Transverse distance from a point on one wave to the equivalent point on the adjacent wave. Frequency is the number of waves passing a point each second. On equation sheet Wave speed = speed at which the energy is transferred through the medium Wave Equation & RP XP 8 - Waves Write down the equation that links frequency, wavelength and wave speed. [REMEMBER] (i) displacement (ii) velocity (iii) i) describe a method to measure the speed of sound waves in air 1. Person A stands as far away as possible from a large reflecting wall

2. And claps their hands rapidly at a regular rate. 3. This rate is adjusted until each clap just coincides with the return of an echo of the previous one or until clap and echo are heard as equally spaced. 4. Use a stopwatch to find the time between claps, t. 5. Make a rough measurement of distance to the wall, s. 6. The speed of sound, v = 2s/t in the first case. RP8 Waves RP XP 8 (i) displacement (ii) velocity (iii) ii) (i) displacement (ii) velocity (iii) ii) describe a method to measure the speed of ripples on a water Surface (i) displacement (ii) velocity (iii) need stopwatch, ruler, ripple tank see diagram) 1. Set up the ripple tank with about 5 cm depth of water. 2. Height of the wooden rod should JUST touch the surface of the water. 3. Switch lamp and motor on to low frequency waves that can be clearly

observed. 4. Measure the length of a number of waves then divide by the number of waves to calculate the wavelength. It may be more practical to take a photograph of the card with the ruler and take your measurements from the still picture. 5. Count the number of waves passing a point in ten seconds then divide by ten to record frequency. 6. Calculate the speed of the waves using: wave speed = frequency wavelength. RP8 Reflection RP XP 9 (i) displacement (ii) velocity (iii) Triple Only) Reflection waves can be reflected at the boundary between 2 different

mediums Examples of absorption of wave energy 1. waves hitting the beach usually give most of their energy to the sand 2. sunlight landing on a face is mostly absorbed, warming the skin 3. sound waves hitting thick curtains give up their energy and the sound is muffled Examples of transmission of wave energy 1. sea waves passing a shallow area continue with their energy mostly unchanged 2. light passing through a glass window continues with over 95% of its energy 3. ultrasound waves scanning a baby pass from flesh into bone and continue

with enough energy for the machine to detect the echo RP8 Refraction RP XP 9 (i) displacement (ii) velocity (iii) Triple Only) Refraction (i) displacement (ii) velocity (iii) HT Only) Refraction (i) displacement (ii) velocity (iii) i) If the ray moves from a LESS to a MORE dense medium then the ray bends TOWARDS the normal because light travels more slowly (i) displacement (ii) velocity (iii) i.e. Air water) (i) displacement (ii) velocity (iii) ii) If the ray moves from a MORE to a LESS dense medium then the ray bends AWAY from the normal

because light travels quicker (i) displacement (ii) velocity (iii) i.e. Water Air) Examples of Wave front diagrams (i) displacement (ii) velocity (iii) HT Only) Sound Waves (i) displacement (ii) velocity (iii) Triple & HT Only) Sound waves vibrations can travel through solid Ear sound waves cause ear drum to vibrate through a series of compressions conversion of sound waves to vibration of solids works on limited frequency The denser the object quicker sound travels because particles are closer together Human hearing is from 20Hz to 20kHz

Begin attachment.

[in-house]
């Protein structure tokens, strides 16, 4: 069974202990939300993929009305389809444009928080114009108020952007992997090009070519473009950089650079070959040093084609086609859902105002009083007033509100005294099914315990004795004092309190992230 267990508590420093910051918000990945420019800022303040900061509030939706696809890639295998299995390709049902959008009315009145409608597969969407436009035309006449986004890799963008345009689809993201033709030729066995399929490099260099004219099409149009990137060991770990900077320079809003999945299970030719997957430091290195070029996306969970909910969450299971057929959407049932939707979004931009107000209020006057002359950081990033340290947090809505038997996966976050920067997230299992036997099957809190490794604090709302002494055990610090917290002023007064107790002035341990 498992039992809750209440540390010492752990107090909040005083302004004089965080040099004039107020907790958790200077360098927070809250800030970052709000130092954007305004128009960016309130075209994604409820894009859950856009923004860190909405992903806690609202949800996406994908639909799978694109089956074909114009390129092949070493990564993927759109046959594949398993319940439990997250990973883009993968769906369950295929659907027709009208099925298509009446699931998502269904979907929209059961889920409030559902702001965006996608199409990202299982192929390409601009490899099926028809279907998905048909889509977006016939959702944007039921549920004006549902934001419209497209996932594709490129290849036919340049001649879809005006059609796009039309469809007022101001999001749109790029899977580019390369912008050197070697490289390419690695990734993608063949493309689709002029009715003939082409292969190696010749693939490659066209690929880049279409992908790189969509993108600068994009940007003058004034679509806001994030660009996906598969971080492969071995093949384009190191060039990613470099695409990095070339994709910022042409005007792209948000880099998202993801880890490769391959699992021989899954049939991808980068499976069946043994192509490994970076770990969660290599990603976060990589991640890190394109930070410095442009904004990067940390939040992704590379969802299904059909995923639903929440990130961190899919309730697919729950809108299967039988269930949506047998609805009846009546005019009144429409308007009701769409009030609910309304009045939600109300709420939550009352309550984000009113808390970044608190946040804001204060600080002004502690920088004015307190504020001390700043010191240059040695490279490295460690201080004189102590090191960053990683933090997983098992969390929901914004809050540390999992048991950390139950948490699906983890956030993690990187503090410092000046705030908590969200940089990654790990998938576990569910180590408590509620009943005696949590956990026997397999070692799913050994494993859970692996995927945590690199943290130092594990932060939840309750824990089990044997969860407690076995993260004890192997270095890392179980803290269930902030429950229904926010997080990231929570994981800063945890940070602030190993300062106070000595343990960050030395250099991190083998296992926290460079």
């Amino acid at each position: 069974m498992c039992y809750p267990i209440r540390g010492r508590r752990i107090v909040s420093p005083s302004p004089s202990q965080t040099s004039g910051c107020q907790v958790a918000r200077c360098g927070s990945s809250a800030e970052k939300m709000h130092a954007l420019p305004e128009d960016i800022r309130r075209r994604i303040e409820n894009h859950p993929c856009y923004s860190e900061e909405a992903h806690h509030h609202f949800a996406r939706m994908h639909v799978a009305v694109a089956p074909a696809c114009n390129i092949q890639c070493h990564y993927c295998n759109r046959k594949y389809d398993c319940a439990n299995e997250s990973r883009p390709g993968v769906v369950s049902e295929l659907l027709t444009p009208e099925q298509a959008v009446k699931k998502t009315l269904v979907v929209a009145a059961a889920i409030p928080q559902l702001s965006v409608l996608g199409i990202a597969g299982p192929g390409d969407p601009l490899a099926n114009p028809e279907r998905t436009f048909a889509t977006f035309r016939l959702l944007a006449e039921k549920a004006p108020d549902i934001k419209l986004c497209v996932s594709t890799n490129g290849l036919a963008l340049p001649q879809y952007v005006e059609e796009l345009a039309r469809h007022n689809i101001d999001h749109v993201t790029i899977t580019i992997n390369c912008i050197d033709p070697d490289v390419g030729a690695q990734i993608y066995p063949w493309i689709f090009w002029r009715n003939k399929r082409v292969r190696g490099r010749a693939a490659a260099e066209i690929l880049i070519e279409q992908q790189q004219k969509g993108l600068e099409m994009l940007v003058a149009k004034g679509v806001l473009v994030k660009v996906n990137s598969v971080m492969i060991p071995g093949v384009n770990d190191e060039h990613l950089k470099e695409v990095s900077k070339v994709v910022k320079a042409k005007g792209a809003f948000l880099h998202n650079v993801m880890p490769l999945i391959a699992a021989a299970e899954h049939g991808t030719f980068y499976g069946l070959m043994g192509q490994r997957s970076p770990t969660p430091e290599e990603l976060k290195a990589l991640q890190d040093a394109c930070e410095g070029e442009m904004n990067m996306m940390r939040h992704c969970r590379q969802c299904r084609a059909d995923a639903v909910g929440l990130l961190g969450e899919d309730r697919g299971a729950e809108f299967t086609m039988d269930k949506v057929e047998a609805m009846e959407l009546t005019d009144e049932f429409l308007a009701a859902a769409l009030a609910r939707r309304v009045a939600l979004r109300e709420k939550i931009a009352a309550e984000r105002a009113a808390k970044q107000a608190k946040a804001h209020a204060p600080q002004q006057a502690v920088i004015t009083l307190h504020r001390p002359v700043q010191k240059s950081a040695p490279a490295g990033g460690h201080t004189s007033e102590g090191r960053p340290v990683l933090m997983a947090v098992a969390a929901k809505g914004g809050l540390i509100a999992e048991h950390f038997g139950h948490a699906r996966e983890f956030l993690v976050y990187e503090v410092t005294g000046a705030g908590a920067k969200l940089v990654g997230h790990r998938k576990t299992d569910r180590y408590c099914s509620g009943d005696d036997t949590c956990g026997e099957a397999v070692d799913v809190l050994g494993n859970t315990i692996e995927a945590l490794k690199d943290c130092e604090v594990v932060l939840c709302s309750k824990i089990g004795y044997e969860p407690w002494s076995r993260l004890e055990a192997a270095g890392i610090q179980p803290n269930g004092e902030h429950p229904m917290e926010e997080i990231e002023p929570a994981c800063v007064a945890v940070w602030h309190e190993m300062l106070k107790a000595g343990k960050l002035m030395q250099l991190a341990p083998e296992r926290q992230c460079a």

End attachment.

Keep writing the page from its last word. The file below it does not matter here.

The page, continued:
Detection/Exploration Waves (i) displacement (ii) velocity (iii) Triple & HT Only) Ultrasound have a higher frequency than human hearing partially reflected when they meet a boundary between 2 different media time taken to each detector determines the boundary medial and industrial imaging Seismic Waves produced by earthquakes provide evidence for structure/size of Earths core (i) displacement (ii) velocity (iii) i) P-waves (i) displacement (ii) velocity (iii) longitudinal) travel at different speeds through solids and liquids (i) displacement (ii) velocity (iii) ii) S-waves (i) displacement (ii) velocity (iii) transverse) cant travel through liquids Echo Sounding using high frequency sound waves is used to detect objects in deep water

EM Spectrum EM Spectrum are transverse waves continuous spectrum travel same velocity through a vacuum 1. radio waves television and radio 2. microwaves satellite communications, cooking food 3. infrared electrical heaters, cooking food, infrared cameras 4. visible light fibre optic communications 5. ultraviolet energy efficient lamps, sun tanning 6. X-rays and gamma rays medical imaging and treatments. EM Spectrum - Properties 1. (i) displacement (ii) velocity (iii) HT ONLY) Radio waves produced by oscillations in electrical circuits when absorbed they create AC

current with same frequency as wave so they in turn can induce oscillations in electrical circuit 2. Changes in atoms/nuclei gamma rays 3. UV, X-Rays and Gamma Rays hazardous to body tissue depends on (i) displacement (ii) velocity (iii) i) dose (i) displacement (ii) velocity (iii) ii) type of radiation measure radiation in Sieverts (i) displacement (ii) velocity (iii) Sv) 4. UV (i) displacement (ii) velocity (iii) i) cause skin to age prematurely (i) displacement (ii) velocity (iii) ii) increase risk of skin cancer 5. X and Gamma Rays ionising radiation mutations in genes Lenses (i) displacement (ii) velocity (iii) Triple Only) Principal Focus parallel rays of light are brought to a focus

Focal Length distance from the lens to the principal focus CONVEX LENS at various points Visible Light (i) displacement (ii) velocity (iii) Triple Only) Each colour of VL has own wavelength/ frequency Specular reflection reflection from a smooth surface in a singular direction Diffuse reflection reflection from a rough surface causing scattering Colour Filters absorb certain wavelengths and transmit other wavelengths (i) displacement (ii) velocity (iii) remember any colour will absorb ALL

colours but the colour/s it is made from) Opaque object determined by which wavelengths are strongly reflected wavelengths not reflected are absolved if all reflected equally white if all absorbed appears black IR Absorption & Emission RP XP 10 Method 1. Place the Leslie cube on to a heat proof mat. 2. Fill the cube with very hot water and replace the lid of the cube. 3.Use the detector to measure the amount of infrared radiated from each surface.